And I can't find a three argument fuse_main. So I made one and just  
 passed a block of storage (converting to a pointer so the compiler  
 wouldn't complain of conversions and I didn't cast)

All other places I've looked seem to add a NULL at the end. Could be that's done automagically otherwise, but I would not bet on it.
 Then there is a structure which had some padding, and htod didn't fully  
 convert it, leaving off two fields at the end[4]. Maybe I should move  
 them to just after the bit field? I think it would be fine...

My guess is it somehow got confused by the bitfield. Should be fine just adding it as you say. All those functions manipulating the bitfield should be marked as property, btw.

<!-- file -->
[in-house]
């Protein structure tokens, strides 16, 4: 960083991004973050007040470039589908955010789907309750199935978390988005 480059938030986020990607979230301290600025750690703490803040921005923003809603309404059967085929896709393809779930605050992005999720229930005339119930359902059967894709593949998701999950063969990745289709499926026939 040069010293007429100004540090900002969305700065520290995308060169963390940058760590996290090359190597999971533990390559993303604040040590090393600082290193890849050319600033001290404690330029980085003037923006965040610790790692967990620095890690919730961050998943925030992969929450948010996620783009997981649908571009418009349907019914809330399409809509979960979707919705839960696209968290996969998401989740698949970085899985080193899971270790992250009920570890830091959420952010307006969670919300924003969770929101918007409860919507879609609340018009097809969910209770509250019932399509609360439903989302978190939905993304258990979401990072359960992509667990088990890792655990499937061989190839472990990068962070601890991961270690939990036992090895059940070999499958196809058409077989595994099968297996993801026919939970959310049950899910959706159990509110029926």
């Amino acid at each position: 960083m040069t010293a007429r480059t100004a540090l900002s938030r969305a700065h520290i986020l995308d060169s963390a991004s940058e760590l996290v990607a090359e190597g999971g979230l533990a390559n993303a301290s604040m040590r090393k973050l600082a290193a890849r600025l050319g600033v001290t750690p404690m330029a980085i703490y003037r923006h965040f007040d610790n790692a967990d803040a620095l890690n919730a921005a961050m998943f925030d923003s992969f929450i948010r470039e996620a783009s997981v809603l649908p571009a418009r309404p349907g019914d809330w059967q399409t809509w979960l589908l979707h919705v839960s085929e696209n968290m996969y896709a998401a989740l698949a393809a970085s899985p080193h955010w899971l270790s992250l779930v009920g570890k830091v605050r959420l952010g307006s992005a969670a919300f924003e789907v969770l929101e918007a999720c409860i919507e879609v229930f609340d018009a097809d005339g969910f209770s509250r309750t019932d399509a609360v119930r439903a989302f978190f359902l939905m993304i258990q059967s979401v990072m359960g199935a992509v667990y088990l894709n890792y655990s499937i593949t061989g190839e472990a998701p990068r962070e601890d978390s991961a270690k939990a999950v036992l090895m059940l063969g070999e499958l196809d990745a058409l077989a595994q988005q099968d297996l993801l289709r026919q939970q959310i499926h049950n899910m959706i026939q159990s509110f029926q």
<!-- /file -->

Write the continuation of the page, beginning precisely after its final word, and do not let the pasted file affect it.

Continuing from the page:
The last one is the node structure[5]. Which I found in fuse.c[6] but  
 seems to be used a lot so I don't no why it isn't in a header.

Lemme guess, usually just the pointer is used? If so, it's hiding the implementation. Just an indication you should never need to touch the innards of the node.
 This used the is_hidden : 1 notation so I created some bit fields, but  
 it didn't have padding like the others, so I don't know if I did this  
 correctly.

Looks right to me. -- Simen
Nov 09 2010
parent Jesse Phillips <jessekphillips+D gmail.com> writes:
Simen kjaeraas Wrote:

 The last one is the node structure[5]. Which I found in fuse.c[6] but  
 seems to be used a lot so I don't no why it isn't in a header.